02 Aug Focus better with 4 breathing exercises
Are you feeling a little bit stressed at work? Have you forgotten to finish that report? Did you just realise you have a deadline this afternoon? Are you getting a bit behind in your filing? Do you have an inbox full of emails? Should you be working harder right now?
Sorry. That probably didn’t help.
But if you’re feeling stressed, here’s a few breathing exercises that WILL help. Relax, spend a minute or two on your breathing, and your focus will be razor sharp.
1. One nostril.
This will sound crazy, but it works. Close your eyes (when you’ve finished reading this entire article, of course) and concentrate on breathing in one nostril, and out the other. At first, you can gently use one hand to guide it, by resting the middle three fingertips on your forehead, and using your thumb and pinkie finger to alternate nostrils. Breathe in through one, out through the other. Repeat several times, then remove your hand, and focus hard on continuing the same flow. You can change the pattern and alternation until you find one that calms you down.
Sit right on the edge of a chair, with your feet as wide apart as possible (like the infamous man-spread). Lean forward, resting your elbows on your knees, with your spine relaxed, but not slumped. Breathe deeply into your belly. Let it out slowly. Concentrate on filling up your diaphragm. Continue until your body feels more relaxed. NB: This may be hard to do in a tight skirt. Alternatively, stand with your back against a wall, completely flat and pressing into the wall as much as possible. Bend your knees if you need to. Repeat the breathing exercise.
3. Use some music.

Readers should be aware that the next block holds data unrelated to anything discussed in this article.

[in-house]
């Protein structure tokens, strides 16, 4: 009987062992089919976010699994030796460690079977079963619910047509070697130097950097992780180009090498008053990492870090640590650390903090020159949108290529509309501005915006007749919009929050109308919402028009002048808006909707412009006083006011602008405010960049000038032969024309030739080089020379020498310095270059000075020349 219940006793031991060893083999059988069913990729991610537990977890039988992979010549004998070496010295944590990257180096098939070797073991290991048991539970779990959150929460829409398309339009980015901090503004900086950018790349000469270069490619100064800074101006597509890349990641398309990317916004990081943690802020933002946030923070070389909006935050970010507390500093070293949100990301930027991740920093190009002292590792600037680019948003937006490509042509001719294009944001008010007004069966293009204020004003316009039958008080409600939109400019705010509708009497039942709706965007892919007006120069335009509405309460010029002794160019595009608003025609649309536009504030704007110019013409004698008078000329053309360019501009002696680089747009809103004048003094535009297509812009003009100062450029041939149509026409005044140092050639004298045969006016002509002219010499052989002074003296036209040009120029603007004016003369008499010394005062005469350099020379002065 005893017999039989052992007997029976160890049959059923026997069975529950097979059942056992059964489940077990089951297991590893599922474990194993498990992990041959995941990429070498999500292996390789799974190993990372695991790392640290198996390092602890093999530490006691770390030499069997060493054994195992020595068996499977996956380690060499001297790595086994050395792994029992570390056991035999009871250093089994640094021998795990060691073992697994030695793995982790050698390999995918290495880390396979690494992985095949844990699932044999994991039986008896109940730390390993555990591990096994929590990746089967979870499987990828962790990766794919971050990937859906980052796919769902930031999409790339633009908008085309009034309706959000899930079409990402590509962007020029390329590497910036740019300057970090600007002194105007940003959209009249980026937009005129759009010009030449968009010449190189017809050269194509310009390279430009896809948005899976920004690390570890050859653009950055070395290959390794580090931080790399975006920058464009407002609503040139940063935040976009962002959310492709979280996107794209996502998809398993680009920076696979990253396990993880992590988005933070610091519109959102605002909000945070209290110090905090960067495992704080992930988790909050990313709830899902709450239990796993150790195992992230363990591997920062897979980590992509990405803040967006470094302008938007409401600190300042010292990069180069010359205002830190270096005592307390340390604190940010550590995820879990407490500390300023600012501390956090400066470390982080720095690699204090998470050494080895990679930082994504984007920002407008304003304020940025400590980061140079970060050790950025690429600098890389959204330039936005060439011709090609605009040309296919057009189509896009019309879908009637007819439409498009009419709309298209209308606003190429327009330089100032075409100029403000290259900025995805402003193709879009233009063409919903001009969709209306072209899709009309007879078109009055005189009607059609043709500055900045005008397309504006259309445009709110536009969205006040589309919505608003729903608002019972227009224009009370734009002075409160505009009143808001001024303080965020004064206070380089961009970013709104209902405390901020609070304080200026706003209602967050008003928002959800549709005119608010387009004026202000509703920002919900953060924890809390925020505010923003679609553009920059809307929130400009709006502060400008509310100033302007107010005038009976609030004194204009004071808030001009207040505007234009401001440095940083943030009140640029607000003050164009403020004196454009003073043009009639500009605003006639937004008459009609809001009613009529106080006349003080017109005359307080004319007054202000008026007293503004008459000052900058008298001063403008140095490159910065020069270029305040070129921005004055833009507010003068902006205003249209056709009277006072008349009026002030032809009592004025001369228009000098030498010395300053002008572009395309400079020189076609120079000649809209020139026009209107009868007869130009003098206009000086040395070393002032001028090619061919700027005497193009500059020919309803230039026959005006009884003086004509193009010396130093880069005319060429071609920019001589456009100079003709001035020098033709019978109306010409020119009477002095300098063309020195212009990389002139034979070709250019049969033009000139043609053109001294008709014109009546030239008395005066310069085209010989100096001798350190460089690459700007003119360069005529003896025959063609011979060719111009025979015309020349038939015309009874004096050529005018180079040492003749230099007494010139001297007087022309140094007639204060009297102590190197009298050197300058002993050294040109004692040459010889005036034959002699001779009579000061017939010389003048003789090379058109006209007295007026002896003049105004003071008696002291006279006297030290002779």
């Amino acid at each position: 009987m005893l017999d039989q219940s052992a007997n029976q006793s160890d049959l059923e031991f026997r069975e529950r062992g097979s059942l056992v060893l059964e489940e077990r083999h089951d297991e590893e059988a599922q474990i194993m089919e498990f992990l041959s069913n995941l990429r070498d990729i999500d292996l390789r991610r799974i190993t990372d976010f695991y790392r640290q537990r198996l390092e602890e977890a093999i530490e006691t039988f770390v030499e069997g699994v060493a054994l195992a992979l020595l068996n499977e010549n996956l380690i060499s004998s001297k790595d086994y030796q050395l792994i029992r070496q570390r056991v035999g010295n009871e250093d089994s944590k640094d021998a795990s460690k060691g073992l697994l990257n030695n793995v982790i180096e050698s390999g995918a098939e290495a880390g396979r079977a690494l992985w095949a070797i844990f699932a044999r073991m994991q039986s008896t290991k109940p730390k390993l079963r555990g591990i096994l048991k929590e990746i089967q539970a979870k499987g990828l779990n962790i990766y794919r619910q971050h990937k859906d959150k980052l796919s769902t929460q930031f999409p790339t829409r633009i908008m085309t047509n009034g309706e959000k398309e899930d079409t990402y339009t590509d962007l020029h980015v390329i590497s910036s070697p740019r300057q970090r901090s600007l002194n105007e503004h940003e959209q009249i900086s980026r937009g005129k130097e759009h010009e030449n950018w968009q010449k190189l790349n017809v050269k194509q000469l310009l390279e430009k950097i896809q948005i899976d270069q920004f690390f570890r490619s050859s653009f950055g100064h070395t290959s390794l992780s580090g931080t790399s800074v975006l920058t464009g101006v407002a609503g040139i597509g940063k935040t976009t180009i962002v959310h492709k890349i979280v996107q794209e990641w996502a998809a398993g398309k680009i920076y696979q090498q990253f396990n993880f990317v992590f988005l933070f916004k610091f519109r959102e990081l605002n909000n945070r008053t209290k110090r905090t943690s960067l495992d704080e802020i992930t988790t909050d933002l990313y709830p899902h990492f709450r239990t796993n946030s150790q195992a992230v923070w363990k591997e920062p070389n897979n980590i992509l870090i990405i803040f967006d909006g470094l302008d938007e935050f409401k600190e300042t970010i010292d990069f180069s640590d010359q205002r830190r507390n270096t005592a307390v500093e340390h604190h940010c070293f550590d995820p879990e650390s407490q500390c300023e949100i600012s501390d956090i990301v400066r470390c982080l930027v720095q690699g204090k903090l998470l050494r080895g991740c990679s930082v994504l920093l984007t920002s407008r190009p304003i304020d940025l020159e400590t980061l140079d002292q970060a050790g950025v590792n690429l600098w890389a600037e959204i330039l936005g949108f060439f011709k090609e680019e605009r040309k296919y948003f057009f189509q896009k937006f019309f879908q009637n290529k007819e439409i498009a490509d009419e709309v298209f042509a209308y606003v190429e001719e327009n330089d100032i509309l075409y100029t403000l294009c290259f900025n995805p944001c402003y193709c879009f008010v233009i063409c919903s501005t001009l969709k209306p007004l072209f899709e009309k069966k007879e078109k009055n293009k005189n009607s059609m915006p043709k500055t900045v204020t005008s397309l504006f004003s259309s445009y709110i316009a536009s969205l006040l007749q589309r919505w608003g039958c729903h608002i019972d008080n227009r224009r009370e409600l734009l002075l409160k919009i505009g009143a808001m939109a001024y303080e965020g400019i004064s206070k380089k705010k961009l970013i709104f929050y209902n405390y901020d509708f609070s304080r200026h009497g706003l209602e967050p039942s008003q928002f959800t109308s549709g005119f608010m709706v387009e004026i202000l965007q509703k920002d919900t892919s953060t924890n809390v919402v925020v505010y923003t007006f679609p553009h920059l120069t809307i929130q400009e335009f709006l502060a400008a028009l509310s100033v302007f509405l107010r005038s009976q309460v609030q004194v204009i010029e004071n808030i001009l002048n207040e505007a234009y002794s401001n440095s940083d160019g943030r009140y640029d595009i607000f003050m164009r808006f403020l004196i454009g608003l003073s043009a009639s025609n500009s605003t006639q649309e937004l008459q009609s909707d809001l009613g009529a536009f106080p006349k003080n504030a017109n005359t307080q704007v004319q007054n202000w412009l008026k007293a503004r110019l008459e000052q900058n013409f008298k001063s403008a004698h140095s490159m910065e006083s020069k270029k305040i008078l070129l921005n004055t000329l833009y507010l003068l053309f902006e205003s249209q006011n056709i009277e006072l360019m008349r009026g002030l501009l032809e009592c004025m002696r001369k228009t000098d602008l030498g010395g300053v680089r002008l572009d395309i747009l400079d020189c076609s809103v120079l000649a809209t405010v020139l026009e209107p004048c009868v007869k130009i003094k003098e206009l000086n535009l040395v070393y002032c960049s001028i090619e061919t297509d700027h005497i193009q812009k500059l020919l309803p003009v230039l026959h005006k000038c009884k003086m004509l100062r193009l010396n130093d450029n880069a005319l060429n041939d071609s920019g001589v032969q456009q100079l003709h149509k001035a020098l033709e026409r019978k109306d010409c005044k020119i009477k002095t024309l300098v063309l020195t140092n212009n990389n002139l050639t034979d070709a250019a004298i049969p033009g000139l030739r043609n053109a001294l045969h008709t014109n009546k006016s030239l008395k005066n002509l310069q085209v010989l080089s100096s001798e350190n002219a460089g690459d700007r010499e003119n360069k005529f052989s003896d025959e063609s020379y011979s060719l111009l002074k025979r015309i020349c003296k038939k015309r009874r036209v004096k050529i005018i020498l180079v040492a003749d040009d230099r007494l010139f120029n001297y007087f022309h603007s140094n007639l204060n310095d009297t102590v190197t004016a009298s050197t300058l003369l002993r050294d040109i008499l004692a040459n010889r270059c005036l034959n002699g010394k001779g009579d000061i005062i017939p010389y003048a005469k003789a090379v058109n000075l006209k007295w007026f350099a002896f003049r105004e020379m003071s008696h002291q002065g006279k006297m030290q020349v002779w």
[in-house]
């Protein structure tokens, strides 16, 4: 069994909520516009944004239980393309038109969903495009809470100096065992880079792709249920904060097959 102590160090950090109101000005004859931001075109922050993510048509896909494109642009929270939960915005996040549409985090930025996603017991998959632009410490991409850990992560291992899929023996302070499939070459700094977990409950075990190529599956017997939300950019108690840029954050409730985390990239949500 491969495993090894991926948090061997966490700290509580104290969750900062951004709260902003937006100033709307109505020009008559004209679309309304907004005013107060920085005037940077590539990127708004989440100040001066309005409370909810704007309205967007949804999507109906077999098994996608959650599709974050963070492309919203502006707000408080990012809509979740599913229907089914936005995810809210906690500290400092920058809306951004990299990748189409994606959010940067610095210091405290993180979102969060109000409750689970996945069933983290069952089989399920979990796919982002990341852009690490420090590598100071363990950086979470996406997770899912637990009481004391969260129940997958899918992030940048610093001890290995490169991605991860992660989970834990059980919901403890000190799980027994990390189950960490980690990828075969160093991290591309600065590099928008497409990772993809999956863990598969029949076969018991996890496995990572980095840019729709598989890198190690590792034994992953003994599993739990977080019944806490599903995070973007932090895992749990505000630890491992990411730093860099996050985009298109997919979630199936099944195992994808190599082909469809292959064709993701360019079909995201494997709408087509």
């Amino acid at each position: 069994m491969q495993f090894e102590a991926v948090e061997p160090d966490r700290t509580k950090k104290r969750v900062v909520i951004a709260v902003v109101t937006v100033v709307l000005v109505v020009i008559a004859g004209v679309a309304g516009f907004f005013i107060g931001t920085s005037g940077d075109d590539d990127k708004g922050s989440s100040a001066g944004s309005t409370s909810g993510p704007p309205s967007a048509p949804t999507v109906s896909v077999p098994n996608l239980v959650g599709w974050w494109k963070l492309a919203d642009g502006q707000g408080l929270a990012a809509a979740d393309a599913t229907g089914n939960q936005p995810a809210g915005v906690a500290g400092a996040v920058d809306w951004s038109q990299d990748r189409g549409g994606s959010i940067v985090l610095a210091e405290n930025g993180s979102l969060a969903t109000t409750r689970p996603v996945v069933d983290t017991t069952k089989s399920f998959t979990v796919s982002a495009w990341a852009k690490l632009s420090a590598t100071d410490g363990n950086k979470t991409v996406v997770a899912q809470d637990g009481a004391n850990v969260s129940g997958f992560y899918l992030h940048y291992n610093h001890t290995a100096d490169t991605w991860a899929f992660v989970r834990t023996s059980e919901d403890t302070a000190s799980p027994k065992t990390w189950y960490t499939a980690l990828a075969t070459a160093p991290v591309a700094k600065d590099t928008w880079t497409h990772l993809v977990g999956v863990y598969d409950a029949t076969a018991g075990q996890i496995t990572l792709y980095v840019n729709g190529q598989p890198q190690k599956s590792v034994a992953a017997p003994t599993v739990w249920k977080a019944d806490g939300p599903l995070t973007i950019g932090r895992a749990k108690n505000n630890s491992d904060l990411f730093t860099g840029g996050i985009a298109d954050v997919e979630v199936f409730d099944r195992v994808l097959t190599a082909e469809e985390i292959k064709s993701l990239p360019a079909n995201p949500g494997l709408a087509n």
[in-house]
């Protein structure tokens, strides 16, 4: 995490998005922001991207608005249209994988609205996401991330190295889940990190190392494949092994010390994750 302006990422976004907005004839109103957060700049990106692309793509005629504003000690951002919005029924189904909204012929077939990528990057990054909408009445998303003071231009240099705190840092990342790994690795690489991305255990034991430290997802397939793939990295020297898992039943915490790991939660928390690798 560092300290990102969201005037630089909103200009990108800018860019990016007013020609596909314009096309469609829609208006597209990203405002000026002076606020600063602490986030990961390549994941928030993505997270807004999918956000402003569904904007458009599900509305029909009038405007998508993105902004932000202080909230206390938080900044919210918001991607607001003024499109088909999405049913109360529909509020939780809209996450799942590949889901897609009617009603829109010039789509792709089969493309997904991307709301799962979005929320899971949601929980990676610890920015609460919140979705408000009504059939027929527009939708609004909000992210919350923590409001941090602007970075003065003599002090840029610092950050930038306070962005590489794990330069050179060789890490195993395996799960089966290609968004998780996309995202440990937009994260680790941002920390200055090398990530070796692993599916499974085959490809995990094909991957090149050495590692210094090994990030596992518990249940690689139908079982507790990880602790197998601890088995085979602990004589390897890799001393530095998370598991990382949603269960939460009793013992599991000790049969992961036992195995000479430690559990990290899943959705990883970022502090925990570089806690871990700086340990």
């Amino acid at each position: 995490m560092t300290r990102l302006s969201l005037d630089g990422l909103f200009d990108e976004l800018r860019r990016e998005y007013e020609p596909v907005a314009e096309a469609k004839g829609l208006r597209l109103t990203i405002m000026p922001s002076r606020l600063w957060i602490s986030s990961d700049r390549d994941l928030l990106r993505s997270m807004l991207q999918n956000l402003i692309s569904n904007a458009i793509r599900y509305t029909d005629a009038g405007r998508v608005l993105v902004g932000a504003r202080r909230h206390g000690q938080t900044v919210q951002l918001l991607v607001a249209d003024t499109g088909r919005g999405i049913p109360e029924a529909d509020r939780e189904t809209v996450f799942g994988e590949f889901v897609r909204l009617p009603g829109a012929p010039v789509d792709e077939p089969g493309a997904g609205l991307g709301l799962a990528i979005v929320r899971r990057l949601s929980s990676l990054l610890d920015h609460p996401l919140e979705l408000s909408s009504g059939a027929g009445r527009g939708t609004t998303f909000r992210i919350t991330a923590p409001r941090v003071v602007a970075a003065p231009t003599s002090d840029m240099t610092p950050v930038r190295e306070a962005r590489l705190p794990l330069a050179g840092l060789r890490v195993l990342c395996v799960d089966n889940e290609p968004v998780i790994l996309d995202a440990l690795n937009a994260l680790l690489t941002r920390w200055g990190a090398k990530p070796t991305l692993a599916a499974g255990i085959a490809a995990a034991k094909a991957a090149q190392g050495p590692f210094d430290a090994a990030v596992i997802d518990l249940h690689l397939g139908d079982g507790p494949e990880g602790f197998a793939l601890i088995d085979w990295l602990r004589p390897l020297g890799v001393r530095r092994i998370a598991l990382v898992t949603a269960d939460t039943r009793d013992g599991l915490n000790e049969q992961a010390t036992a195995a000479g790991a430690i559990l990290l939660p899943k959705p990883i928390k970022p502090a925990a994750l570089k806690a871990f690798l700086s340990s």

Put on a song that you find relaxing. It can be anything from classical music to heavy metal – we won’t judge you. It doesn’t need to be loud (don’t annoy your colleagues), it can even be with headphones. Now sit back, and breathe in time to the music. In for 8 counts, then out for 8 counts. In for 8, out for 8. Adjust the timing based on the speed of the song – you don’t want to be hyperventilating or holding your breath until you faint, obviously – but just concentrate on the steadiness of your breath.
4. Salty air.
We’ve saved the most important for last. Book in a salt therapy session. If you are stressed, your body is already in need of one. It’s heaven for an anxious body – a peaceful room with comfortable massage chairs and soft lighting, and pharmaceutical-grade salt pumping through the air. The salt has natural properties that help the lungs absorb more oxygen, making for easier function throughout the day. Not to mention it can aid with better sleep, better congestion, better skin, and better well-being. And all you have to do is sit there.
If you’re feeling stressed, give yourself a break as soon as possible. Take some deep breaths, book in for some relaxing salt therapy, and take care of yourself. You only get one you.